Will Call The Midwife Help Sister Julienne Swallow The Pill?
Metaphorically speaking, of course. When the birth control pill comes to Poplar, Dr. Turner is thrilled by the implications, while Sister Julienne must grapple with her moral qualms about it.
As The Barges Go By Silently
Name: Daisy Blacker. Age: Late 30s. Occupation: "Bargie." Mom of several and counting. Goal: To live her life as a gypsy bargewoman and raise her children according to their ways, as have generations before her. Sample Dialogue: "Locks are women's work; always have been."
Sister Seeking Sister
Me: SWF (but not really S if you count my man JC). Saw you in chapel. You left with a brief goodbye. Said you'd be back. Haven't heard a word in six months.
You: Ruthlessly efficient, secretly soft-hearted. Left me with our batty friend and the rest of the squad. I miss you.
Situation: Gina Matlin is heavy in the nesting phase at her flat as she prepares to welcome her first child.
What makes it awkward? Her husband, Leslie, could give less than two damns.
How is order restored? When Gina has rare postpartum complications, Leslie must choose whether or not to rise to the occasion as a husband and father.
A Miracle with Moral Implications
Who called the meeting? Dr. Turner.
What's it about? The Pill has been licensed for distribution.
How'd it go? While both Turners are excited about the benefits of widely-available contraception, Sister Julienne is less enthused. Even though she knows every statistic about unwanted pregnancies and has seen firsthand the damage done to women and children in these situations, Sister Julienne is afraid the availability of the Pill will lead to, I guess, rampant banging of unmarried people with no regard for the consequences. Dr. Turner stops short of asking Sister Julienne what she thinks has been going on so far in Poplar, and Shelagh swoops in to offer a lemon puff to smooth things over. Sister Julienne, now in Full Nun Mode, winces at the frivolity: "Isn't there anything...plainer?"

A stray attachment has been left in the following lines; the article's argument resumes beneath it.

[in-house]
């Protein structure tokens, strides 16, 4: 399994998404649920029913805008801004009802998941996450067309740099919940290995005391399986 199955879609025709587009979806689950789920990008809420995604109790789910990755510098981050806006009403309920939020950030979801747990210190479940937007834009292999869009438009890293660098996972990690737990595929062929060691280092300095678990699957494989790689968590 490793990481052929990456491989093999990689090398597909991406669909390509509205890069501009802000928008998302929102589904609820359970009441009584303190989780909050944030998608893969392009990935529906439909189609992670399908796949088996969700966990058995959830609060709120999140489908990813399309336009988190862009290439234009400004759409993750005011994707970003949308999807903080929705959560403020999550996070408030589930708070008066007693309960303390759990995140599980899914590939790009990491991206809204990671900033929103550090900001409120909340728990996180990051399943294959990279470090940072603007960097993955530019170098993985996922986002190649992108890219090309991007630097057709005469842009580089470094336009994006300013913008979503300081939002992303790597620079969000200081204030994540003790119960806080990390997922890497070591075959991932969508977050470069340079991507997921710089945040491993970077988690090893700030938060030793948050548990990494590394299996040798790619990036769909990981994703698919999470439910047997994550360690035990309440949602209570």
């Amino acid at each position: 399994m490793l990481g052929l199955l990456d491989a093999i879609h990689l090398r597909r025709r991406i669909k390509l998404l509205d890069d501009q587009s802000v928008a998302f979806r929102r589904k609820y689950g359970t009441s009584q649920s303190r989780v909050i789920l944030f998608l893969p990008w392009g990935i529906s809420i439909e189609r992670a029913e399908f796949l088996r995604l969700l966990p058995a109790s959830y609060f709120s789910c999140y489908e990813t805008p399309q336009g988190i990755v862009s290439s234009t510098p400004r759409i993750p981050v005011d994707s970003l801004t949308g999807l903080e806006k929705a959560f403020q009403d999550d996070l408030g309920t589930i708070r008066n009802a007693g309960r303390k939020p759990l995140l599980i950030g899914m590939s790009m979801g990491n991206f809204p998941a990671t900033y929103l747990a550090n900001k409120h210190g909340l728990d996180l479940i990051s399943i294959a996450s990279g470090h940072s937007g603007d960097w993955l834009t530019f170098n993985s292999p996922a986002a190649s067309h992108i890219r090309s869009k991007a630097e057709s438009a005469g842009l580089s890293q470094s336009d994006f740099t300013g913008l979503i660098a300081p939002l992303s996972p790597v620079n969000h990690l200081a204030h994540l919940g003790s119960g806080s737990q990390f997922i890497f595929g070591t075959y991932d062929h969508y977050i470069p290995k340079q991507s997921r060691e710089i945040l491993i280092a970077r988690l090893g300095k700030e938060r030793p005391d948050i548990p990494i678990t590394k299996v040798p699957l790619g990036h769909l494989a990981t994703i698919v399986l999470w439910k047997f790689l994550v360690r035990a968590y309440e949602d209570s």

It's A Date
A Little Dab'll Do Ya
Tom arrives at Nonnatus House Brylcreemed to the gills after a funeral ("people expect a certain level of grooming").
Who's on a date? Barbara and Tom, though Lord knows why.
Where has he taken her? Well, Barbara's on call, so they're just hanging out in the parlor of Nonnatus.
Are things headed in a horizontal direction? I MEAN, DAMN, IT SEEMS LIKE IT. First of all, Barbara puts on what is possibly the most embarrassingly suggestive song possible for them to dance, and my face has not un-cringed since hearing it. And, secondly, for all his feeding soup to the homeless and performing funerals and whatnot, Tom's A LITTLE HANDSY. In fact, these two nerds start macking down so heavily, they don't realize Tom's Brylcreem is leaving an enormous grease stain on the wallpaper in exactly the shape of his square head. When discovered, THIS ALLEGED MAN OF GOD tells Barbara she'll have to lie and say she tripped into the wall with the butter dish! Tom sucks, but that did make me laugh.
Alert Type: People Are Different Alert.
Issue: Daisy really doesn't want any help from the midwives or anyone else, preferring to keep to her own ways.
Complicating Factors: Whether she wants it or not, she needs help. She needs to go on bed rest for her own safety and the baby's. Patsy and Sister Winifred, well-meaning busybodies, also note that none of the Blacker children has ever been to school.
Resolution: They talk Daisy into going into the maternity home and allowing her kids to go to school in the meantime.
Spoiler: People like to make their own choices in life, whether or not a bunch of nurses approve.
How Do You Like Them Apples?
The Scene: Nonnatus House has been gifted an endless supply of apples in the charity box, much to the chagrin of Sister Monica Joan, hater of fruits. ("I suggest you hear the opinion of my bowels!")
The Symbol: Apples -- russet, crab and otherwise.
The Meaning: Fertility, Original Sin, S-E-X.
Girls Just Wanna Have Some Time To Be Girls